Foot anatomy question

To: "Peter Shute" <>, "Birding-aus \(E-mail\)" <>
Subject: Foot anatomy question
From: "Philip Veerman" <>
Date: Fri, 23 Feb 2007 12:50:47 +1100
Well of the top of my head I'm not up with all those terms but there certainly 
are differences and I'm not sure that these words describe them. Where do they 
come from? Your question may be about birds or may be about words.

In a broad comment, most bird orders differ between them and other orders in 
the arrangement of their toes and are generally consistent within the order. 
The features are how many toes they have per foot, (Ostrich has two, other 
birds have three or four) whether they have two, three or four toes facing 
forward, whether the hind toe, if they have one, separates from the foot at the 
same level or higher than the other toes (as in in humans the big toe separates 
at the same point, but our thumb does not), whether the foot is webbed or toes 
joined and if so how many toes are enclosed, whether the toes are webbed but 
the web does not join the toes.

Syndactyl means joined toes, as in the Coraciiformes: kingfishers, rollers etc. 
They have their forward toes joined for part of their length. Strangely the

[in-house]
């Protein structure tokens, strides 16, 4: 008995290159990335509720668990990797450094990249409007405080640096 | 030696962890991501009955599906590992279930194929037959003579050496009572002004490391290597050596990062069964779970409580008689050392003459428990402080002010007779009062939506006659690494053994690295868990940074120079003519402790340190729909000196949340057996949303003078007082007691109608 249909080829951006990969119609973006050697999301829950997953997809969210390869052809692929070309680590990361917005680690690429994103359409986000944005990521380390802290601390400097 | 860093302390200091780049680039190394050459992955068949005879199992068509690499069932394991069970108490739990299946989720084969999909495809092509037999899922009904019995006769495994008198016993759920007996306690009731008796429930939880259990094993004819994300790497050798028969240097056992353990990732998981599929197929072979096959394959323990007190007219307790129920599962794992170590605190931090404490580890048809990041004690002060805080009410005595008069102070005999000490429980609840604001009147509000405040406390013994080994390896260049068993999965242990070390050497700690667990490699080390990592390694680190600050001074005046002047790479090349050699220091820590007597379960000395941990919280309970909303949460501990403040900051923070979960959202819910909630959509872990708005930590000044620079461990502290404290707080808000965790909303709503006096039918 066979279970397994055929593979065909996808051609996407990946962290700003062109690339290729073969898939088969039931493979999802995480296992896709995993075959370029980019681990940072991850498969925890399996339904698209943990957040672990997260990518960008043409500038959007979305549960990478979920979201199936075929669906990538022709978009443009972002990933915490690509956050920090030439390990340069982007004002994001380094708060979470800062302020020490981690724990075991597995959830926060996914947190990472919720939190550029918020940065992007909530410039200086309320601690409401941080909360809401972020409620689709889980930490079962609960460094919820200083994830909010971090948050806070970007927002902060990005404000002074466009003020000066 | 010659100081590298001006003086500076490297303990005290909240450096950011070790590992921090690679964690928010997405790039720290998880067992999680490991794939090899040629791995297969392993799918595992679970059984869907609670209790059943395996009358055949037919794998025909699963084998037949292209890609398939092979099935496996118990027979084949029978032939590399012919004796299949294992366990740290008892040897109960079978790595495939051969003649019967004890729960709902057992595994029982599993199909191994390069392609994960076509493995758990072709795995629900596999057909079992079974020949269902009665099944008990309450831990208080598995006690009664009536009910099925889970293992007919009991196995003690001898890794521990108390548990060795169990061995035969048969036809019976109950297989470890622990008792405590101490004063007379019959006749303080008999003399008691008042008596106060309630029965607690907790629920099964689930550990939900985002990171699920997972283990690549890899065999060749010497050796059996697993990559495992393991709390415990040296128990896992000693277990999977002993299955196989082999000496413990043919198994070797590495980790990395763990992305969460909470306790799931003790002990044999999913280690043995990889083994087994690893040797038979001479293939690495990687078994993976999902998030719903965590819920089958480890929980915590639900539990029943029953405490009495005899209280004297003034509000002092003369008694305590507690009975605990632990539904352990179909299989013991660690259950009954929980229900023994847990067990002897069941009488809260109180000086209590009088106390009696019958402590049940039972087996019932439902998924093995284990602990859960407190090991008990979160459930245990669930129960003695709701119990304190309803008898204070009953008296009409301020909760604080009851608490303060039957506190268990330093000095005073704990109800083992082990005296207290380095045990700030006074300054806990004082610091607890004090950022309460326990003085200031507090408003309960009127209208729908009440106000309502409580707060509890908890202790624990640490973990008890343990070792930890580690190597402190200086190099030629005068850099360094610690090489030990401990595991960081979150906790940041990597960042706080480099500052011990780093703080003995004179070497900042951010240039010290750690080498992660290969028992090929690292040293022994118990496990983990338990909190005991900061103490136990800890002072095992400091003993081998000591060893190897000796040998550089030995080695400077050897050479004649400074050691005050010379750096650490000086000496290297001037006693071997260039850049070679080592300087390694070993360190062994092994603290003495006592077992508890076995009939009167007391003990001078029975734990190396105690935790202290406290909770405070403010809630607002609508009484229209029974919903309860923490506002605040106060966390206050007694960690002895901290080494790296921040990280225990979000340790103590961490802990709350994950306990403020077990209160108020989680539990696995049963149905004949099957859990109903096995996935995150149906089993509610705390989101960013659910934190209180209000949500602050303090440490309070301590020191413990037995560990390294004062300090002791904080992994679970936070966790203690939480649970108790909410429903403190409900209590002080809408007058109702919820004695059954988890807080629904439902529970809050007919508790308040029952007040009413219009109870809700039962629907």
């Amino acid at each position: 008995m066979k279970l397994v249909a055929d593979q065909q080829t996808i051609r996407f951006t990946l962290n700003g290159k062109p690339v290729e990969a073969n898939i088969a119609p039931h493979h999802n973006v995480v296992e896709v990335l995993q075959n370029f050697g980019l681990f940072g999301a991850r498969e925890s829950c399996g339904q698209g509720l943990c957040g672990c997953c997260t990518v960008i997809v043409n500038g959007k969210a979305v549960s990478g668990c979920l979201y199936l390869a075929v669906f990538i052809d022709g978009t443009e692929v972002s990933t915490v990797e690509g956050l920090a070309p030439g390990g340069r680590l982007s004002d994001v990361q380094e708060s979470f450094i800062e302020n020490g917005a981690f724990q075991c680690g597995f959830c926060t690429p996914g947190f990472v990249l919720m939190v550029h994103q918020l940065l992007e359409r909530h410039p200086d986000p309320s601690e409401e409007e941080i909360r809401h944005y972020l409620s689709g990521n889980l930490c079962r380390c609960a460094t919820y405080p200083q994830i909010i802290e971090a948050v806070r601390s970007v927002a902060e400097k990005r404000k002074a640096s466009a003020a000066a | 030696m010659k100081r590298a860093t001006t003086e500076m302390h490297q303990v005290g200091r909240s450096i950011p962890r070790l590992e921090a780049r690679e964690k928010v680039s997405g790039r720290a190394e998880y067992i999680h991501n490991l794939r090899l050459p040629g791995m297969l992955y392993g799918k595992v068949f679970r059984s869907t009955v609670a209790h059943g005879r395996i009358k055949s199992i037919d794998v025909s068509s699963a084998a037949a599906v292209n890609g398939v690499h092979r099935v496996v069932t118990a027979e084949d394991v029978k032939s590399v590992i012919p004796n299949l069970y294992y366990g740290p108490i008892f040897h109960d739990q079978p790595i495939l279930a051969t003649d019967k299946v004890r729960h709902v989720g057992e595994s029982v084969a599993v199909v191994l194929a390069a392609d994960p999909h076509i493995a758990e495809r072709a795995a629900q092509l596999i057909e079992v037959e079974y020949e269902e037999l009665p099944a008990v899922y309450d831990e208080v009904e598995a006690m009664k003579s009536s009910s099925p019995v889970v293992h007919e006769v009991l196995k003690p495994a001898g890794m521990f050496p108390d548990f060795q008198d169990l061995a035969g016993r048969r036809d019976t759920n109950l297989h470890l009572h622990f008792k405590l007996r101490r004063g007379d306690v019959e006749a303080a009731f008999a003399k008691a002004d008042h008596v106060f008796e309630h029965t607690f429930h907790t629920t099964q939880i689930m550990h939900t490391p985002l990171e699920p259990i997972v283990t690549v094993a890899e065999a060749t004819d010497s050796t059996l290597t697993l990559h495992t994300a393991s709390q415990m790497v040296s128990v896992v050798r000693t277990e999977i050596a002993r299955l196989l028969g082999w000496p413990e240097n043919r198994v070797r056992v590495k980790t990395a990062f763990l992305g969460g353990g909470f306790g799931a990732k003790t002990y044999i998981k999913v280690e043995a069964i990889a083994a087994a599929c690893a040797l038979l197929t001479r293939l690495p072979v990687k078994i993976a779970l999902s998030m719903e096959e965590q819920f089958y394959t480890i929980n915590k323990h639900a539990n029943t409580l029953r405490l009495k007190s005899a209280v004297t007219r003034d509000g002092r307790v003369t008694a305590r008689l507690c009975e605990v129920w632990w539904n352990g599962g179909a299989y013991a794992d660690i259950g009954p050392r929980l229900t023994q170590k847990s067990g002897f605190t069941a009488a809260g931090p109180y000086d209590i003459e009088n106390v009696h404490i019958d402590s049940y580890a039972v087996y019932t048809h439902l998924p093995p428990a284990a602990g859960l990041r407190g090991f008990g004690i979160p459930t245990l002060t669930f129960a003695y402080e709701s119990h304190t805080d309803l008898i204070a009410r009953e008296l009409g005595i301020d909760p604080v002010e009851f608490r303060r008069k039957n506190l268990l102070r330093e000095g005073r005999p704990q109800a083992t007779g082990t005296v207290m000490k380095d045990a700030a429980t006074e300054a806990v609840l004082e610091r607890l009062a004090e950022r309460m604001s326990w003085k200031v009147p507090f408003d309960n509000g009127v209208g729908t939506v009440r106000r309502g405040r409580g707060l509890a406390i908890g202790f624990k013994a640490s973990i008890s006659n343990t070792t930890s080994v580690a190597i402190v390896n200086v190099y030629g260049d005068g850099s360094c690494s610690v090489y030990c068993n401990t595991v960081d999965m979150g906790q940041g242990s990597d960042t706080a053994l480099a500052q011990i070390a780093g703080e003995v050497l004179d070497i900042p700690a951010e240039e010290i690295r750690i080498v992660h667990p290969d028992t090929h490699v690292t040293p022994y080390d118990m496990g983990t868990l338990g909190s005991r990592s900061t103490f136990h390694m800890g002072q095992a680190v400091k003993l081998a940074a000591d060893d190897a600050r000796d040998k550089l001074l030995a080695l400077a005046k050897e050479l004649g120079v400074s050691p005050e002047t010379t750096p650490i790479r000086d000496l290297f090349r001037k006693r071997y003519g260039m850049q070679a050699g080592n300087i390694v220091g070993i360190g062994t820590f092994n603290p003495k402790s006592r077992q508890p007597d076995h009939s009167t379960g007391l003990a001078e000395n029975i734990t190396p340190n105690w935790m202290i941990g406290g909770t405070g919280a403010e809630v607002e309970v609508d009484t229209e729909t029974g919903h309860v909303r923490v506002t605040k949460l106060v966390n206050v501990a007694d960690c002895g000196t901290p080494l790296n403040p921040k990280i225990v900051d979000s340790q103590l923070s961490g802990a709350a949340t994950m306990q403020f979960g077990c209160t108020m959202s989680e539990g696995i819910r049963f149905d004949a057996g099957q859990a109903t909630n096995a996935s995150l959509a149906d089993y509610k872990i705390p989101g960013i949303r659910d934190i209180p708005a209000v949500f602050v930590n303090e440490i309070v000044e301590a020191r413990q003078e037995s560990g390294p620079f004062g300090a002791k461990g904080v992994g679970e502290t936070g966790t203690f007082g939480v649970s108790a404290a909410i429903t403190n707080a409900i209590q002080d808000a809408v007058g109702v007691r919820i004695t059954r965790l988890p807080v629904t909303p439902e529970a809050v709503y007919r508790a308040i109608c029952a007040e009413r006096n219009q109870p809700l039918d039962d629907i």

only passerines with syndactylous (joined) toes are the Australian 
Treecreepers. As for webbed feet, I'm not sure which of those words is used. 
Anyway it should describe eg. ducks and pelicans, although in ducks only three 
toes are webbed. The Pelecaniformes have all four toes joined in a web, but 
that does not mean all four toes face forward. The web is very broad and so the 
outer toes (1 and 4) face pretty much inwards and outwards. Zygodactyl is two 
toes forward and two back, as in parrots, cuckoos and owls, although in owls 
one toe can be either way. Heterodactyl would suggest to me variability. As 
noted in my quiz, mousebirds have very mobile toes but I don't know if that is 
included in the list of words.


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